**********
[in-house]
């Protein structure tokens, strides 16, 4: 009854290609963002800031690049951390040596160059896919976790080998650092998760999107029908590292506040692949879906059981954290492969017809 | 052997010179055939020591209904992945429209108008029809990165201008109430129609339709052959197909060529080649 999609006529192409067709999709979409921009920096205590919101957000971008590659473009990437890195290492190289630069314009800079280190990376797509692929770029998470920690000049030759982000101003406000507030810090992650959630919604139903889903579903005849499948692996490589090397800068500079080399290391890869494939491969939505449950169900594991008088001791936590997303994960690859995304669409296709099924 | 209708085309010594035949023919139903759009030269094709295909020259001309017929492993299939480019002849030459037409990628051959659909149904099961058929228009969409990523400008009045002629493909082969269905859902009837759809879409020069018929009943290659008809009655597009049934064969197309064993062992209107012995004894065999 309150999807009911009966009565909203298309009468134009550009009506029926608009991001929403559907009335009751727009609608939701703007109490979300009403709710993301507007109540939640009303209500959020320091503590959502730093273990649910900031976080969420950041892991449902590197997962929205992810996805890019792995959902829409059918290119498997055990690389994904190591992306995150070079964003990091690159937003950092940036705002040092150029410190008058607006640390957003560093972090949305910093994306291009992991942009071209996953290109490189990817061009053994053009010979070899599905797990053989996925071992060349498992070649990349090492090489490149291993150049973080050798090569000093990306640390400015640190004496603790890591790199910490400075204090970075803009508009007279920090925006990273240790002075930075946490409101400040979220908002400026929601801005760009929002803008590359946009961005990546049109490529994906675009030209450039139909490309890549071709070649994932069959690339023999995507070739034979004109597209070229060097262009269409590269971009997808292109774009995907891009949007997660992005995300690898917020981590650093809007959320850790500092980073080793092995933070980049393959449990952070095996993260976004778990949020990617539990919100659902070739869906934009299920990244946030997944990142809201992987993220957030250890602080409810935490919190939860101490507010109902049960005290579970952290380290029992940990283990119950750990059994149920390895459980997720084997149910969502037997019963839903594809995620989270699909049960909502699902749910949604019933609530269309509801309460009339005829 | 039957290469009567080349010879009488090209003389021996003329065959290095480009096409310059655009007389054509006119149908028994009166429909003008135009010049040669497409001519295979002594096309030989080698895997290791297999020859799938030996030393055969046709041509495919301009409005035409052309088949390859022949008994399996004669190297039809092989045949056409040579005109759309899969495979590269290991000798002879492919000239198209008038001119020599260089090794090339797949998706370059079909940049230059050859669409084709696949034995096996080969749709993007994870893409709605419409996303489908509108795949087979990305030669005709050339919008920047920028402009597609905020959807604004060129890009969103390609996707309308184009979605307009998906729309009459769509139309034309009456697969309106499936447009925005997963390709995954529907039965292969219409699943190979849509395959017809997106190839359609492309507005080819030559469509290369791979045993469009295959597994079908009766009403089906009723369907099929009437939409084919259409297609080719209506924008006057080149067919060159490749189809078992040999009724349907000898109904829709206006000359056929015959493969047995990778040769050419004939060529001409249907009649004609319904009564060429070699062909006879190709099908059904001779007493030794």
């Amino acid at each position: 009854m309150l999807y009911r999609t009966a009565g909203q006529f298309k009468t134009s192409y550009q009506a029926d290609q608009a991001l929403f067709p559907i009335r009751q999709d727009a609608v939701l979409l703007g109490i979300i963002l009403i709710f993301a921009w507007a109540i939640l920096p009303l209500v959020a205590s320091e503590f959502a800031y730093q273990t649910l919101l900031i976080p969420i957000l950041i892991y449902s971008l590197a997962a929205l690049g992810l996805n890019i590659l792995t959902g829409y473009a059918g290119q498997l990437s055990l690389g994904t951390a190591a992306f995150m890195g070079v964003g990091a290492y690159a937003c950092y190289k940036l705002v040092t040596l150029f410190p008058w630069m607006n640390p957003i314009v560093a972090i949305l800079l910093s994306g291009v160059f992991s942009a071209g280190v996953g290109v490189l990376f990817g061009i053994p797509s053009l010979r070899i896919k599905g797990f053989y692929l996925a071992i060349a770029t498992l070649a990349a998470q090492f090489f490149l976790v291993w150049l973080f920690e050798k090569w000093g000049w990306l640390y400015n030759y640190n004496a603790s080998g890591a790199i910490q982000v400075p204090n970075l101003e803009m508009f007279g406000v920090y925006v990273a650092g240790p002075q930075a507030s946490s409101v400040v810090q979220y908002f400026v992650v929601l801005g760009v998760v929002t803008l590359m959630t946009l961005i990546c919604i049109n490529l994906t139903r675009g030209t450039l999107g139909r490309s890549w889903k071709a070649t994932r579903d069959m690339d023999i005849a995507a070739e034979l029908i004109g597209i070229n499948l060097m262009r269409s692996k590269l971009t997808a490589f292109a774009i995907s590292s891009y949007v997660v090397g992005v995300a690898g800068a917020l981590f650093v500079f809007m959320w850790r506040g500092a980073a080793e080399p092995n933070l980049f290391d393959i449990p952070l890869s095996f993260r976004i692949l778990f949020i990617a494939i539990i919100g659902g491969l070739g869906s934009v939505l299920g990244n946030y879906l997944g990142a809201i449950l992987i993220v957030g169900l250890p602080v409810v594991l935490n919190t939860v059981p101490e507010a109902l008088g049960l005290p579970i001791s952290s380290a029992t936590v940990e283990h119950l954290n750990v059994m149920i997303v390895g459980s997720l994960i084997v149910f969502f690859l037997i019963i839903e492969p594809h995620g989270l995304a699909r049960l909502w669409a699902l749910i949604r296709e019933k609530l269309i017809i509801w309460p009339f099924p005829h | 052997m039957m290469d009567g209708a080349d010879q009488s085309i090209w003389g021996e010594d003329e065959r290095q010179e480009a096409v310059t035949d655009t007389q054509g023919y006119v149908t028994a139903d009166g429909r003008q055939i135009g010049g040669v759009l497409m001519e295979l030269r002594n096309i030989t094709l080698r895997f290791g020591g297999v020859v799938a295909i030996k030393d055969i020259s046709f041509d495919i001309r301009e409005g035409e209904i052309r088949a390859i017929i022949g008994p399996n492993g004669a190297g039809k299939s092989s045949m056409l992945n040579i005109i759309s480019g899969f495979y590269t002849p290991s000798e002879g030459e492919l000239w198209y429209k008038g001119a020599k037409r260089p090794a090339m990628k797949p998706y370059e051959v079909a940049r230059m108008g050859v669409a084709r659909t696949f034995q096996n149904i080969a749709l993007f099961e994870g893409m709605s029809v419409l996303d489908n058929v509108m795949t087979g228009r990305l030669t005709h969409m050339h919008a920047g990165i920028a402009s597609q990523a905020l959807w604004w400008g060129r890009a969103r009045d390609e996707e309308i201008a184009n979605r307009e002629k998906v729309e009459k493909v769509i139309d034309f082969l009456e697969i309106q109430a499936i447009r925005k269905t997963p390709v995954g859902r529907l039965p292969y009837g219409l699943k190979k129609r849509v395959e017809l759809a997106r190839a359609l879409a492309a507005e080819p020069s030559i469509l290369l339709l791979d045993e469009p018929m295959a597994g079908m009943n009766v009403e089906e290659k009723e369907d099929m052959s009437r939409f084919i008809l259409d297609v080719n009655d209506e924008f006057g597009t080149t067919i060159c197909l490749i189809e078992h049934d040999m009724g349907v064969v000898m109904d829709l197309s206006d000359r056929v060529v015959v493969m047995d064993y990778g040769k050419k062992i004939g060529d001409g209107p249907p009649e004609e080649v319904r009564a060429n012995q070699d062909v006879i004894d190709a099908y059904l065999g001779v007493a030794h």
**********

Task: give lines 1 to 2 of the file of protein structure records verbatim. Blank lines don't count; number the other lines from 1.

[in-house]
């Protein structure tokens, strides 16, 4: 009854290609963002800031690049951390040596160059896919976790080998650092998760999107029908590292506040692949879906059981954290492969017809 | 052997010179055939020591209904992945429209108008029809990165201008109430129609339709052959197909060529080649 999609006529192409067709999709979409921009920096205590919101957000971008590659473009990437890195290492190289630069314009800079280190990376797509692929770029998470920690000049030759982000101003406000507030810090992650959630919604139903889903579903005849499948692996490589090397800068500079080399290391890869494939491969939505449950169900594991008088001791936590997303994960690859995304669409296709099924 | 209708085309010594035949023919139903759009030269094709295909020259001309017929492993299939480019002849030459037409990628051959659909149904099961058929228009969409990523400008009045002629493909082969269905859902009837759809879409020069018929009943290659008809009655597009049934064969197309064993062992209107012995004894065999 309150999807009911009966009565909203298309009468134009550009009506029926608009991001929403559907009335009751727009609608939701703007109490979300009403709710993301507007109540939640009303209500959020320091503590959502730093273990649910900031976080969420950041892991449902590197997962929205992810996805890019792995959902829409059918290119498997055990690389994904190591992306995150070079964003990091690159937003950092940036705002040092150029410190008058607006640390957003560093972090949305910093994306291009992991942009071209996953290109490189990817061009053994053009010979070899599905797990053989996925071992060349498992070649990349090492090489490149291993150049973080050798090569000093990306640390400015640190004496603790890591790199910490400075204090970075803009508009007279920090925006990273240790002075930075946490409101400040979220908002400026929601801005760009929002803008590359946009961005990546049109490529994906675009030209450039139909490309890549071709070649994932069959690339023999995507070739034979004109597209070229060097262009269409590269971009997808292109774009995907891009949007997660992005995300690898917020981590650093809007959320850790500092980073080793092995933070980049393959449990952070095996993260976004778990949020990617539990919100659902070739869906934009299920990244946030997944990142809201992987993220957030250890602080409810935490919190939860101490507010109902049960005290579970952290380290029992940990283990119950750990059994149920390895459980997720084997149910969502037997019963839903594809995620989270699909049960909502699902749910949604019933609530269309509801309460009339005829 | 039957290469009567080349010879009488090209003389021996003329065959290095480009096409310059655009007389054509006119149908028994009166429909003008135009010049040669497409001519295979002594096309030989080698895997290791297999020859799938030996030393055969046709041509495919301009409005035409052309088949390859022949008994399996004669190297039809092989045949056409040579005109759309899969495979590269290991000798002879492919000239198209008038001119020599260089090794090339797949998706370059079909940049230059050859669409084709696949034995096996080969749709993007994870893409709605419409996303489908509108795949087979990305030669005709050339919008920047920028402009597609905020959807604004060129890009969103390609996707309308184009979605307009998906729309009459769509139309034309009456697969309106499936447009925005997963390709995954529907039965292969219409699943190979849509395959017809997106190839359609492309507005080819030559469509290369791979045993469009295959597994079908009766009403089906009723369907099929009437939409084919259409297609080719209506924008006057080149067919060159490749189809078992040999009724349907000898109904829709206006000359056929015959493969047995990778040769050419004939060529001409249907009649004609319904009564060429070699062909006879190709099908059904001779007493030794």